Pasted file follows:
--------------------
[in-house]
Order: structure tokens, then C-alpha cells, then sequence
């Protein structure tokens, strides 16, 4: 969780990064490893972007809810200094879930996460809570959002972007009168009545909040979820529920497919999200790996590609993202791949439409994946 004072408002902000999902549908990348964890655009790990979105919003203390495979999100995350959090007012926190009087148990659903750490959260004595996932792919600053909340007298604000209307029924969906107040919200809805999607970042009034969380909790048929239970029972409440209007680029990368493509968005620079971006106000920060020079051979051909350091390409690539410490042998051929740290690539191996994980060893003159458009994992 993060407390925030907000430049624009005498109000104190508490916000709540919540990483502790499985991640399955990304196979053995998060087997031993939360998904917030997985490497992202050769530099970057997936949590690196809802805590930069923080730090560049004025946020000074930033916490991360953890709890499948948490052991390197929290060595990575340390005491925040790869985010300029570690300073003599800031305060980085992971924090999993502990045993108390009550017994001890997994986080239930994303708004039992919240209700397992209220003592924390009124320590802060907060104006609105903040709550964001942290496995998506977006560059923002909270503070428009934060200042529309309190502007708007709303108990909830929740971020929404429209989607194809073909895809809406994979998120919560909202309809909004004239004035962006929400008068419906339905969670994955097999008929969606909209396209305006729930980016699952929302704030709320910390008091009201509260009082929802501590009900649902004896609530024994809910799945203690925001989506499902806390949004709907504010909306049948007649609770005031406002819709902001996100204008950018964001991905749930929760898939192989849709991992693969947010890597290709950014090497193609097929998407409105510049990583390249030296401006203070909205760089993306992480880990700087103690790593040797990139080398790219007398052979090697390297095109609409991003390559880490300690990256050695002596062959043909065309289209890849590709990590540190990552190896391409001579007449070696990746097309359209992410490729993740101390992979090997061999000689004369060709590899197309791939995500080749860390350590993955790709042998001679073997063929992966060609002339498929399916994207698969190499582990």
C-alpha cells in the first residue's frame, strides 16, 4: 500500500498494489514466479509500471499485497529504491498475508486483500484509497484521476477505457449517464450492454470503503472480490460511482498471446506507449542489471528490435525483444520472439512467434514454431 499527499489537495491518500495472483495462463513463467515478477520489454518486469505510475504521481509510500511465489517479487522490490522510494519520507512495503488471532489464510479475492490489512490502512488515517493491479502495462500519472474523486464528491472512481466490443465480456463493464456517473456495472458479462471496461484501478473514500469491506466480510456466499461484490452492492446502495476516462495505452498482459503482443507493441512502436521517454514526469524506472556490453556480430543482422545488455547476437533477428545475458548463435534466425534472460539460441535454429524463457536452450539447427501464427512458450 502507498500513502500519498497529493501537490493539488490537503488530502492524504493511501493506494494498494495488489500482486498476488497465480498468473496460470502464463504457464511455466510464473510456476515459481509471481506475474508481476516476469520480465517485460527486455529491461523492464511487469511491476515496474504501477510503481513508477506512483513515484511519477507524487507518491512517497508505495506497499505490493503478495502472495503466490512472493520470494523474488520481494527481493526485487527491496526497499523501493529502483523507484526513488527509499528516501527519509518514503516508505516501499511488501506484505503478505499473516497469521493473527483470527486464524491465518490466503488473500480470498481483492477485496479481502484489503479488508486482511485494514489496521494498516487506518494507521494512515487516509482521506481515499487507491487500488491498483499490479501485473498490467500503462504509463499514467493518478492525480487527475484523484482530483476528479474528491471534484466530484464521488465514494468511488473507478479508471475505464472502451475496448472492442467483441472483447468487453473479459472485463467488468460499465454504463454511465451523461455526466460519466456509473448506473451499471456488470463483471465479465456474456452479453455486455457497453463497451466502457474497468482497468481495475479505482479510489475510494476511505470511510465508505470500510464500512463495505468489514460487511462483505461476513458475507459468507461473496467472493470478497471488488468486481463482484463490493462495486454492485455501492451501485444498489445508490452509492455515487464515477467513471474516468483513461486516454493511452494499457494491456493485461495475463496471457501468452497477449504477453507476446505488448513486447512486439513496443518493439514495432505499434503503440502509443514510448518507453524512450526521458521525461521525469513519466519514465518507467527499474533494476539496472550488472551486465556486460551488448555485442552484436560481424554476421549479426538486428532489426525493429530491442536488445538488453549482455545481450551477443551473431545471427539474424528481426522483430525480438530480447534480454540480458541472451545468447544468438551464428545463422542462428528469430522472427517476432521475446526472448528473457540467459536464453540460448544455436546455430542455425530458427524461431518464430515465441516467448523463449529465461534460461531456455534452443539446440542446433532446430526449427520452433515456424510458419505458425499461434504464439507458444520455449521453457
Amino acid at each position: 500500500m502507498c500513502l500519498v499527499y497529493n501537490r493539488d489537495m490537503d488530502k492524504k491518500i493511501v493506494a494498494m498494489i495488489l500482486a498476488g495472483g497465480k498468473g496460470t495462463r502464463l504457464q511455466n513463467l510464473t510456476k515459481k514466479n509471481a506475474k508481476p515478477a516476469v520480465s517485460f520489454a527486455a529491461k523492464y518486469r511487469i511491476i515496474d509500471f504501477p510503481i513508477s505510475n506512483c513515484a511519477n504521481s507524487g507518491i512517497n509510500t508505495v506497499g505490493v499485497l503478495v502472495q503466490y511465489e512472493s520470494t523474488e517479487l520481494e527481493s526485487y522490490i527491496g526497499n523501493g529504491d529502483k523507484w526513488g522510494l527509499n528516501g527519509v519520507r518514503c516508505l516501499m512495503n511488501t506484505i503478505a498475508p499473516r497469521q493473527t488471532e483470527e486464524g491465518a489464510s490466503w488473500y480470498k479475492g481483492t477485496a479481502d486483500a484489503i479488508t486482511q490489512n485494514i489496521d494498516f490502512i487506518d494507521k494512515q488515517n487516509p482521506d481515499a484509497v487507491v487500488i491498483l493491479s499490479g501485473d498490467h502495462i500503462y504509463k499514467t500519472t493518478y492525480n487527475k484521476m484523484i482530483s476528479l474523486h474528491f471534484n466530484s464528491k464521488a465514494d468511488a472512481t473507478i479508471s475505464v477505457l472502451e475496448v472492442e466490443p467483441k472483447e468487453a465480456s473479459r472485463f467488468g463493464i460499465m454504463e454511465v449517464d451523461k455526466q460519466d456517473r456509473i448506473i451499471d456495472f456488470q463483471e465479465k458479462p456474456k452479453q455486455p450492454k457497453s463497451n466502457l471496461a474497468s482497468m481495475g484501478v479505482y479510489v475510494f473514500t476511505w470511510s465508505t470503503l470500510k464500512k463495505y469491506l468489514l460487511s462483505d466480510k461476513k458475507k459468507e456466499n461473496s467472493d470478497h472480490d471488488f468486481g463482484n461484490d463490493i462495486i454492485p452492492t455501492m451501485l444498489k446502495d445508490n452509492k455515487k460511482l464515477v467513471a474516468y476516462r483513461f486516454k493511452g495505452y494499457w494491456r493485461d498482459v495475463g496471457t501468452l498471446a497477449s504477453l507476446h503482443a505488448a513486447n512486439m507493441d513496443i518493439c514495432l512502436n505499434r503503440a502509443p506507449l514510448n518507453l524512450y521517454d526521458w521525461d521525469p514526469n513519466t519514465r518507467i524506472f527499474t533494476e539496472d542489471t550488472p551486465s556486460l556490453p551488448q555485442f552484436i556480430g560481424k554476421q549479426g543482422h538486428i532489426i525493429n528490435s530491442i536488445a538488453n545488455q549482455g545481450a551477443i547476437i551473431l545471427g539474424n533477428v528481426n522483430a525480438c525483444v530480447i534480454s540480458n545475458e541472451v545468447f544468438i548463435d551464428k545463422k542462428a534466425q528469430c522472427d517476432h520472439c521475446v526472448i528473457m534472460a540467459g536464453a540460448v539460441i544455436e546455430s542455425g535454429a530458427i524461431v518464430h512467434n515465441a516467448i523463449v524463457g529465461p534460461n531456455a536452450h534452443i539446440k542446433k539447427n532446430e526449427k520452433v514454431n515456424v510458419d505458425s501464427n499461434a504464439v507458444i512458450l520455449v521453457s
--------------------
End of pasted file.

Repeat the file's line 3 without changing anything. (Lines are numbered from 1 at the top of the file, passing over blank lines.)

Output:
């Protein structure tokens, strides 16, 4: 969780990064490893972007809810200094879930996460809570959002972007009168009545909040979820529920497919999200790996590609993202791949439409994946 004072408002902000999902549908990348964890655009790990979105919003203390495979999100995350959090007012926190009087148990659903750490959260004595996932792919600053909340007298604000209307029924969906107040919200809805999607970042009034969380909790048929239970029972409440209007680029990368493509968005620079971006106000920060020079051979051909350091390409690539410490042998051929740290690539191996994980060893003159458009994992 993060407390925030907000430049624009005498109000104190508490916000709540919540990483502790499985991640399955990304196979053995998060087997031993939360998904917030997985490497992202050769530099970057997936949590690196809802805590930069923080730090560049004025946020000074930033916490991360953890709890499948948490052991390197929290060595990575340390005491925040790869985010300029570690300073003599800031305060980085992971924090999993502990045993108390009550017994001890997994986080239930994303708004039992919240209700397992209220003592924390009124320590802060907060104006609105903040709550964001942290496995998506977006560059923002909270503070428009934060200042529309309190502007708007709303108990909830929740971020929404429209989607194809073909895809809406994979998120919560909202309809909004004239004035962006929400008068419906339905969670994955097999008929969606909209396209305006729930980016699952929302704030709320910390008091009201509260009082929802501590009900649902004896609530024994809910799945203690925001989506499902806390949004709907504010909306049948007649609770005031406002819709902001996100204008950018964001991905749930929760898939192989849709991992693969947010890597290709950014090497193609097929998407409105510049990583390249030296401006203070909205760089993306992480880990700087103690790593040797990139080398790219007398052979090697390297095109609409991003390559880490300690990256050695002596062959043909065309289209890849590709990590540190990552190896391409001579007449070696990746097309359209992410490729993740101390992979090997061999000689004369060709590899197309791939995500080749860390350590993955790709042998001679073997063929992966060609002339498929399916994207698969190499582990």